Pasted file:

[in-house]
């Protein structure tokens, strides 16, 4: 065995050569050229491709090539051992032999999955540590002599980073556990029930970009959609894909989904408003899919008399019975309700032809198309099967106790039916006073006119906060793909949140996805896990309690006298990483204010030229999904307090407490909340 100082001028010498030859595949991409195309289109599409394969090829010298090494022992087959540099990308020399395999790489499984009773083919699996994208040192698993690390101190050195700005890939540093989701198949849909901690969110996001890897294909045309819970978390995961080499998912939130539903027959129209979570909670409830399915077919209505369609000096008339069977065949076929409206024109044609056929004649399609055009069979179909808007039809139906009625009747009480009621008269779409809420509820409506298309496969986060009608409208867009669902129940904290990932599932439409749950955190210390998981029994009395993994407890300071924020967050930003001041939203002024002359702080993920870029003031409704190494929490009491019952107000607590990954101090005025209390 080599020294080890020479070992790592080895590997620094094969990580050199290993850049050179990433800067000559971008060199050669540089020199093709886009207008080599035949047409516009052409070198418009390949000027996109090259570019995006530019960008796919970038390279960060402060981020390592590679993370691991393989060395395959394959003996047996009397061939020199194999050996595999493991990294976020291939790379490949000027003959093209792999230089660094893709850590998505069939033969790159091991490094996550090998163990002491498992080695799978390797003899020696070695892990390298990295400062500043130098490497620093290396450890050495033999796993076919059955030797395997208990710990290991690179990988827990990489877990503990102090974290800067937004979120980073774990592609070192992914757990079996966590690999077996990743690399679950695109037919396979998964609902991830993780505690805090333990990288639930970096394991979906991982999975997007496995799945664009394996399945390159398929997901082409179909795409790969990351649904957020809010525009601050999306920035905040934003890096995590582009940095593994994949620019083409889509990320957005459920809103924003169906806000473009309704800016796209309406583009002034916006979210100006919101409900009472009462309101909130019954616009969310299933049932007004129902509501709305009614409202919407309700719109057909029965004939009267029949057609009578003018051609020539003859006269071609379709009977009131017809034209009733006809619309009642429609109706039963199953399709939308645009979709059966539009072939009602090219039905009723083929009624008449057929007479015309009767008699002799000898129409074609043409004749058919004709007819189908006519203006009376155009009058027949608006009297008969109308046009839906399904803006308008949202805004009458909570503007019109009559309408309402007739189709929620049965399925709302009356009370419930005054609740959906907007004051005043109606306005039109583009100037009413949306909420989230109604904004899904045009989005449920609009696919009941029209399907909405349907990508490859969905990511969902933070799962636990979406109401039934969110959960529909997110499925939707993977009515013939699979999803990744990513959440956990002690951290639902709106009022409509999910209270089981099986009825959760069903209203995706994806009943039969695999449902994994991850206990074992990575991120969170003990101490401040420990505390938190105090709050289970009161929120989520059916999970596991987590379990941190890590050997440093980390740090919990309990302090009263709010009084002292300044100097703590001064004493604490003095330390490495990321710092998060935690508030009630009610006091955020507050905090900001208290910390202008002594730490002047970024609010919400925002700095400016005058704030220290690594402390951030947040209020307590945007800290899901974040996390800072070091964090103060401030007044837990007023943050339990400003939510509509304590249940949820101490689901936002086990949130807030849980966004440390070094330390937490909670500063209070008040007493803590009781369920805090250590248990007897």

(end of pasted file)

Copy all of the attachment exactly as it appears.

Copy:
[in-house]
């Protein structure tokens, strides 16, 4: 065995050569050229491709090539051992032999999955540590002599980073556990029930970009959609894909989904408003899919008399019975309700032809198309099967106790039916006073006119906060793909949140996805896990309690006298990483204010030229999904307090407490909340 100082001028010498030859595949991409195309289109599409394969090829010298090494022992087959540099990308020399395999790489499984009773083919699996994208040192698993690390101190050195700005890939540093989701198949849909901690969110996001890897294909045309819970978390995961080499998912939130539903027959129209979570909670409830399915077919209505369609000096008339069977065949076929409206024109044609056929004649399609055009069979179909808007039809139906009625009747009480009621008269779409809420509820409506298309496969986060009608409208867009669902129940904290990932599932439409749950955190210390998981029994009395993994407890300071924020967050930003001041939203002024002359702080993920870029003031409704190494929490009491019952107000607590990954101090005025209390 080599020294080890020479070992790592080895590997620094094969990580050199290993850049050179990433800067000559971008060199050669540089020199093709886009207008080599035949047409516009052409070198418009390949000027996109090259570019995006530019960008796919970038390279960060402060981020390592590679993370691991393989060395395959394959003996047996009397061939020199194999050996595999493991990294976020291939790379490949000027003959093209792999230089660094893709850590998505069939033969790159091991490094996550090998163990002491498992080695799978390797003899020696070695892990390298990295400062500043130098490497620093290396450890050495033999796993076919059955030797395997208990710990290991690179990988827990990489877990503990102090974290800067937004979120980073774990592609070192992914757990079996966590690999077996990743690399679950695109037919396979998964609902991830993780505690805090333990990288639930970096394991979906991982999975997007496995799945664009394996399945390159398929997901082409179909795409790969990351649904957020809010525009601050999306920035905040934003890096995590582009940095593994994949620019083409889509990320957005459920809103924003169906806000473009309704800016796209309406583009002034916006979210100006919101409900009472009462309101909130019954616009969310299933049932007004129902509501709305009614409202919407309700719109057909029965004939009267029949057609009578003018051609020539003859006269071609379709009977009131017809034209009733006809619309009642429609109706039963199953399709939308645009979709059966539009072939009602090219039905009723083929009624008449057929007479015309009767008699002799000898129409074609043409004749058919004709007819189908006519203006009376155009009058027949608006009297008969109308046009839906399904803006308008949202805004009458909570503007019109009559309408309402007739189709929620049965399925709302009356009370419930005054609740959906907007004051005043109606306005039109583009100037009413949306909420989230109604904004899904045009989005449920609009696919009941029209399907909405349907990508490859969905990511969902933070799962636990979406109401039934969110959960529909997110499925939707993977009515013939699979999803990744990513959440956990002690951290639902709106009022409509999910209270089981099986009825959760069903209203995706994806009943039969695999449902994994991850206990074992990575991120969170003990101490401040420990505390938190105090709050289970009161929120989520059916999970596991987590379990941190890590050997440093980390740090919990309990302090009263709010009084002292300044100097703590001064004493604490003095330390490495990321710092998060935690508030009630009610006091955020507050905090900001208290910390202008002594730490002047970024609010919400925002700095400016005058704030220290690594402390951030947040209020307590945007800290899901974040996390800072070091964090103060401030007044837990007023943050339990400003939510509509304590249940949820101490689901936002086990949130807030849980966004440390070094330390937490909670500063209070008040007493803590009781369920805090250590248990007897």